This is the largest of the 3 sizes Revere made in this “8000 line”. Through the years, starting about 1968, the logos changed from “Paul Revere Limited Edition” stamped on the handle, to a bicentennial version around 1975 which included a stamp on the bottom with Paul Revere’s signature and the dates “1776-1976”. After 1976, Revere dropped the dates and kept the signature, even changing the labels to reflect “signature edition” instead of the original “limited edition”.
Inside diameter about 7-1/2″
Inside depth about 5-1/4″
You cannot cook 4 quarts in this pan, it will fill it right up to the brim, but Revere named this a 4 quart and I’m not changing the name.
This was originally named a “breakfast unit”. It was made in Rome, NY sometime before 1968. The egg cups on Revere’s egg poachers are designed to pick up with a fork, and if they do not have this unique design, and the center of the tray does not display the Revere Ware logo, it is not genuine Revere Ware, and may not fit your Revere pan correctly. There is a copy of the brochure that came with the original “breakfast units” showing.
Diameter of pan and insert is about 8”
Inside depth of pan is about 2″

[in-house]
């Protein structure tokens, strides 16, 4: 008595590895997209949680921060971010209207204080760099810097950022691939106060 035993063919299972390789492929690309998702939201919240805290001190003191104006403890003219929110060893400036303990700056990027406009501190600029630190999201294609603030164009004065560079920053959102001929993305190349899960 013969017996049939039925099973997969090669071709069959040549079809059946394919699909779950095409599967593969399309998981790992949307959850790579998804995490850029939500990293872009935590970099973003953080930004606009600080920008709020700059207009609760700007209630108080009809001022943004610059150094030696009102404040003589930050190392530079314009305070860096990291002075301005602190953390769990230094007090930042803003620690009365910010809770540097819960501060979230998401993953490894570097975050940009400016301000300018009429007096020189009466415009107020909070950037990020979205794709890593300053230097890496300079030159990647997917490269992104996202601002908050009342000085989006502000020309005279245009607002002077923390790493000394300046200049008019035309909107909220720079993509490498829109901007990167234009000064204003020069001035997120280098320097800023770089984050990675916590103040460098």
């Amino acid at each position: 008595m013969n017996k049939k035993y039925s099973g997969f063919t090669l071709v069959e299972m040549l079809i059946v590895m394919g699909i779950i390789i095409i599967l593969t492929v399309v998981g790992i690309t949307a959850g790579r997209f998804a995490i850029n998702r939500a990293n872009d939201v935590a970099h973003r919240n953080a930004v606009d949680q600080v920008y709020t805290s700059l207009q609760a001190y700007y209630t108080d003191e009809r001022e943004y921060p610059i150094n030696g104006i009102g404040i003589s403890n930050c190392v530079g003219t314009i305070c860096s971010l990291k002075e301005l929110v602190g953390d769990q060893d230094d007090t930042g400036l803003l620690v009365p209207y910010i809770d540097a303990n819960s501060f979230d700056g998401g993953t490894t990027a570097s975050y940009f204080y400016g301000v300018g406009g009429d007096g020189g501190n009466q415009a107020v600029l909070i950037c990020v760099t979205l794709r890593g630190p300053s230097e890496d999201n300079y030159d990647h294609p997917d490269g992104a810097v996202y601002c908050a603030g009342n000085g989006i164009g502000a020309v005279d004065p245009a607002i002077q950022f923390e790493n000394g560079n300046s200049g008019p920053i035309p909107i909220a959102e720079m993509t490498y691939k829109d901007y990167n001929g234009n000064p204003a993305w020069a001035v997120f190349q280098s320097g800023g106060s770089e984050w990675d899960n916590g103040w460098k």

This is the smaller of the 2 sizes of Revere egg poacher breakfast unit, and they were made from the 50’s up through the early 70’s. Anyone have one of these?
Both Square Skillets
Inside across is 11 inches each way, including the lip for the lid.
Measured across on the inside it is 10″. Revere actually called this a 10″
Measured diagonally it is 13″
Inside depth about 2 inches. The lid adds another 2 inches or so
These were made in both this size and a smaller size between around 1953-1956, along with the 12″ griddle, which will be another post. They are great for bacon, because they are square, but you can cook anything in them.
Does anyone have one of these?
Here is my little collection of the mini toy
Revere Ware pots and pans. I feel fortunate to have acquired the mini double boiler, and the solid copper whistling tea kettle. The miniature pans were introduced in the 1950’s, and continued sales into the 1960’s, from what I can tell by the old advertisements for them. They really are smaller versions of the full size pots and pans. The tea kettles measure about 3 inches in diameter, so you can get an idea of the size.
My set consists of 3 different size sauce pans, a stock pot, two different sized open skillets, a coffee pot, mixing bowl, whistling tea kettle, solid copper whistling tea kettle, and a measuring cup with lid. The measuring cup is the same size as the large sauce pan. All are copper clad on the bottom with double circle logo, but some are pretty faded.
The original boxes for these toy pans could be flipped over and made into a stove-top.